I am a firm believer that every vote matters. In the terrifying 2016 election, an estimated 231,556,622 of eligible voters did not vote at all. In a system based on electoral votes rather than the popular vote (I’ll save that soapbox for another day) these votes can and will change the course of American history. This year, we have a nearly unprecedented ballot for November 6th. The first black woman to be nominated for governor (Stacey Abrams), the only open LGBTQ woman elected for the City of Atlanta (Park Cannon), the first openly gay man elected to office in Georgia (Sam Park), as well as a glorious amount of open LGBTQ candidates for other local offices.
In the 2016 election, 85% of legislative races in Georgia were unopposed, many of whom were Republican. For the 2018 election, we have progressive candidates running for many of these seats. The midterm ballots can be a little intimidating. We’ve all seen the campaign ads for Stacey Abrams, who is “too extreme for Georgia,” according to commercials from Brian Kemp, who apparently points guns at people. But I haven’t seen any commercials for Commissioner of Agriculture or Public Service Commission District 5. There are large amounts of candidates for each individual district, and I encourage you to check out Georgia Equality Pac for a thorough list. Following are the statewide nominees that Georgia Equality Pac has endorsed.
“I am proud to have earned Georgia Equality’s endorsement, and am privileged to have been a strong ally to the LGBTQ community in the legislature. I have a vision for Georgia where equality fosters prosperity, and every family has the opportunity to succeed – not just survive. LGBTQ Georgians are critical partners in ensuring that vision becomes a reality. “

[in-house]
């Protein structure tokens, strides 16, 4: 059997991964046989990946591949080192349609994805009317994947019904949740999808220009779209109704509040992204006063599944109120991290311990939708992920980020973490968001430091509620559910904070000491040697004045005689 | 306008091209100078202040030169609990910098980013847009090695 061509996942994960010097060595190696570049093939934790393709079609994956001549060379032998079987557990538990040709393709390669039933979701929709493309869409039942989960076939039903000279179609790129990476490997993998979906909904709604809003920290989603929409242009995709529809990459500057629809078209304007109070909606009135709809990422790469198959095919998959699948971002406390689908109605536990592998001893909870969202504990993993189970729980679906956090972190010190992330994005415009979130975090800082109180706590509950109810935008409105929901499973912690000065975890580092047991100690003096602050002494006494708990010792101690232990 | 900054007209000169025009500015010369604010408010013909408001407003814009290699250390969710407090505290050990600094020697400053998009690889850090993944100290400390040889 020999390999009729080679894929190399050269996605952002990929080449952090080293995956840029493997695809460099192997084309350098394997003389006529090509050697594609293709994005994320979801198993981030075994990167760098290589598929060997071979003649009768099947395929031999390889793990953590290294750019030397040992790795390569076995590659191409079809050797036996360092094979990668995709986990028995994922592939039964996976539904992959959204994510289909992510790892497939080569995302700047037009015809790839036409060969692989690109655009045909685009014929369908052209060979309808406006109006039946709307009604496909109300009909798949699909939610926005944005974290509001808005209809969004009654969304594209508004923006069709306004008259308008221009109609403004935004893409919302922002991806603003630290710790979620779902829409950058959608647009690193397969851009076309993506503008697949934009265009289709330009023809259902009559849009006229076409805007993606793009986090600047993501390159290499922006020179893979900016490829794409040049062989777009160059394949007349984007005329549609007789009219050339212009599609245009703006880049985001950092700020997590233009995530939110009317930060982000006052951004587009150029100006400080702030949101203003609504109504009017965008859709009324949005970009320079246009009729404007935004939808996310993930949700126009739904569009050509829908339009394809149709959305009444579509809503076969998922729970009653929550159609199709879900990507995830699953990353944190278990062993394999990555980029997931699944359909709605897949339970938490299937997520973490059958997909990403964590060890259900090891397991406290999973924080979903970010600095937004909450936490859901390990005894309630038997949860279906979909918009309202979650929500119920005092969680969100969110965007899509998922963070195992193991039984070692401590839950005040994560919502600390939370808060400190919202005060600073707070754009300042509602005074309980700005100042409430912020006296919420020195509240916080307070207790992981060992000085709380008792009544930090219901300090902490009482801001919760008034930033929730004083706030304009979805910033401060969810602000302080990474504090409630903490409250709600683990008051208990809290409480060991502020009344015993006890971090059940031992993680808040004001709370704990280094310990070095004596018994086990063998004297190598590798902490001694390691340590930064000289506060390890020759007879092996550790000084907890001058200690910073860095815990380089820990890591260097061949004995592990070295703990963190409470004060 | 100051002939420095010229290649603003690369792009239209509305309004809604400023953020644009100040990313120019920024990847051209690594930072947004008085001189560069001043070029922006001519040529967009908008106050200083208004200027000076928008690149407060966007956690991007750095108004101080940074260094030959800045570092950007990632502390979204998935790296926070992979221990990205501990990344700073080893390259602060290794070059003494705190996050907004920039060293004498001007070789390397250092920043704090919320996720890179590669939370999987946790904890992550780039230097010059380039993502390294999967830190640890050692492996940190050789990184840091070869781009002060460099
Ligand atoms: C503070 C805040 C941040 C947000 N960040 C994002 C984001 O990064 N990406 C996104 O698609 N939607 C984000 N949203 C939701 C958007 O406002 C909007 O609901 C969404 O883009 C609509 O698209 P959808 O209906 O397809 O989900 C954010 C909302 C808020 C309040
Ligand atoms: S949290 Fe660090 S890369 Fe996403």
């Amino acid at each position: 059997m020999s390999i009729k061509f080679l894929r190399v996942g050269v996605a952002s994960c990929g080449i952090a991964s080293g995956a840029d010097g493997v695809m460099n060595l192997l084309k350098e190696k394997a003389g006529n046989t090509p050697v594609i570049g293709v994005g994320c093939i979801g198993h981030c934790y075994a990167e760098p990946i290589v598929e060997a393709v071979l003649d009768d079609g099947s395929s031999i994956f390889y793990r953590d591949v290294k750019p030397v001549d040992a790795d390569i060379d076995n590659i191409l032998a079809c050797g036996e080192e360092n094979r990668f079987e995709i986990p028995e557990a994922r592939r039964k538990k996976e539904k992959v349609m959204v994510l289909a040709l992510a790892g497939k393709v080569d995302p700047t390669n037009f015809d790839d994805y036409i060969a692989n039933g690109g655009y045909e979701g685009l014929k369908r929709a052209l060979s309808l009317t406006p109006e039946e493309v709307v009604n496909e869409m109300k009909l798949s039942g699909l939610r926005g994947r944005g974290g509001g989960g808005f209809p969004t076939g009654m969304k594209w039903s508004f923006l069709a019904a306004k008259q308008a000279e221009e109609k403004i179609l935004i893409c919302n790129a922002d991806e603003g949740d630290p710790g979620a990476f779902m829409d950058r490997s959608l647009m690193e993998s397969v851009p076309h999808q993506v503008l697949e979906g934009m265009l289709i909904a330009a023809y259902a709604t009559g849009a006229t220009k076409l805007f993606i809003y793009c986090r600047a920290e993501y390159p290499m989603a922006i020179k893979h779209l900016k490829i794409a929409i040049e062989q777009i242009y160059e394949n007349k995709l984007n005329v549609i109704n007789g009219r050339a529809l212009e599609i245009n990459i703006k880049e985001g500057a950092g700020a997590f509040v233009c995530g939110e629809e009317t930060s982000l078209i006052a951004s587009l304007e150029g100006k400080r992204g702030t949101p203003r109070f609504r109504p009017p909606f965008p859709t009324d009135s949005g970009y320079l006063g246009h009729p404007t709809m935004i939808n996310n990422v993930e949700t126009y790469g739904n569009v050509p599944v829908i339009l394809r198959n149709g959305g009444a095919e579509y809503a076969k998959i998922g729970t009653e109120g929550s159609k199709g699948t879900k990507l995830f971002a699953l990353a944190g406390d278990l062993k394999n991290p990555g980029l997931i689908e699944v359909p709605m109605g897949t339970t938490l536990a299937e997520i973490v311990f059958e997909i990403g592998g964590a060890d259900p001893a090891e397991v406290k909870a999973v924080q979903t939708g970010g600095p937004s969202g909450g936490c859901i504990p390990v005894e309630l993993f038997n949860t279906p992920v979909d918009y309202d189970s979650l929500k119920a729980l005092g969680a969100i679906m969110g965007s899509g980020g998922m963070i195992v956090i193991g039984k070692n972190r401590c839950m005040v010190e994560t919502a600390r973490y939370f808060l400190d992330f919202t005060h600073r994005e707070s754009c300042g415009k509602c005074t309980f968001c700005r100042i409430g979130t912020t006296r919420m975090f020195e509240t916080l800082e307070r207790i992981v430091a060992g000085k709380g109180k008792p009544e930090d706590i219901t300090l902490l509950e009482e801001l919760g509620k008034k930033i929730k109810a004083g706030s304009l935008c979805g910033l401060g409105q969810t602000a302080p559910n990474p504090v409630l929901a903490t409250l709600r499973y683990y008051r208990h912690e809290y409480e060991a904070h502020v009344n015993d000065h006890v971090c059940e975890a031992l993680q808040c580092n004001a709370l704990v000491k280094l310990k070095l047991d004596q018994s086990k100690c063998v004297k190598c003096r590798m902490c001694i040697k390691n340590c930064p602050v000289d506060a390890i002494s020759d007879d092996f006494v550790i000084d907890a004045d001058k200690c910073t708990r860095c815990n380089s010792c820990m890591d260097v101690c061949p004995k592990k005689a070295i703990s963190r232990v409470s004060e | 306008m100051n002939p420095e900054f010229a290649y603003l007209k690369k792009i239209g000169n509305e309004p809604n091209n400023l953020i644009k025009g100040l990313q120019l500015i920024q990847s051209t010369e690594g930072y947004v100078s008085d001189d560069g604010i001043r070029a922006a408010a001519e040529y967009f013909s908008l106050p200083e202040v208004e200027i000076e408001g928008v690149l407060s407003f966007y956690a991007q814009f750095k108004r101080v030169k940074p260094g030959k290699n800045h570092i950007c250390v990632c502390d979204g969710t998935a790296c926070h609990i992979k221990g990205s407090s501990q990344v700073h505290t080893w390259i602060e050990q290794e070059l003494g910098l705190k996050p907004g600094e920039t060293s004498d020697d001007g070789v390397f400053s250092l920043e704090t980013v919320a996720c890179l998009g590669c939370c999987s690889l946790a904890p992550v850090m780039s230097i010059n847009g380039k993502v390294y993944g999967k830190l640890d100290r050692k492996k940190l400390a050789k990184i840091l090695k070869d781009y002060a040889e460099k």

Sarah Riggs Amico
“I am running to be the next Lt. Governor of Georgia to improve the lives of all Georgians. This includes protecting the LGBTQ community from discrimination. Individuals should be able to pursue their goals no matters what they look like, how they pray, or who they love. Although I attend an Evangelical Christian church, I have always been vocal in my disagreement with their anti-LGBTQ stances. I am not afraid to stand up for what is right.”
Secretary of State:
“From the time that I was in college through my time in Congress, I’ve worked with members of the LGBT community to promote equal rights. I’ve spent my life working to make life better for folks all over east Georgia and south Georgia, and I’d be honored to have the opportunity to make it easier to do business, protect the right to vote, and ensure the security of our elections from fraud and foreign interference.”
“The Attorney General is supposed to be the one entity above all that is entrusted to protect the people of Georgia. That is my first and only priority as Attorney General. Whether it is protecting Georgians from gangs, stopping scammers, standing up to Federal overreach, or ending discrimination I am here to protect every Georgian. If some of us are not protected, none of us are.”
“Working in higher education over the past twenty years, I have developed many close relationships with LGBT students and friends and am acutely aware of the challenges they often face at home and in the workplace.”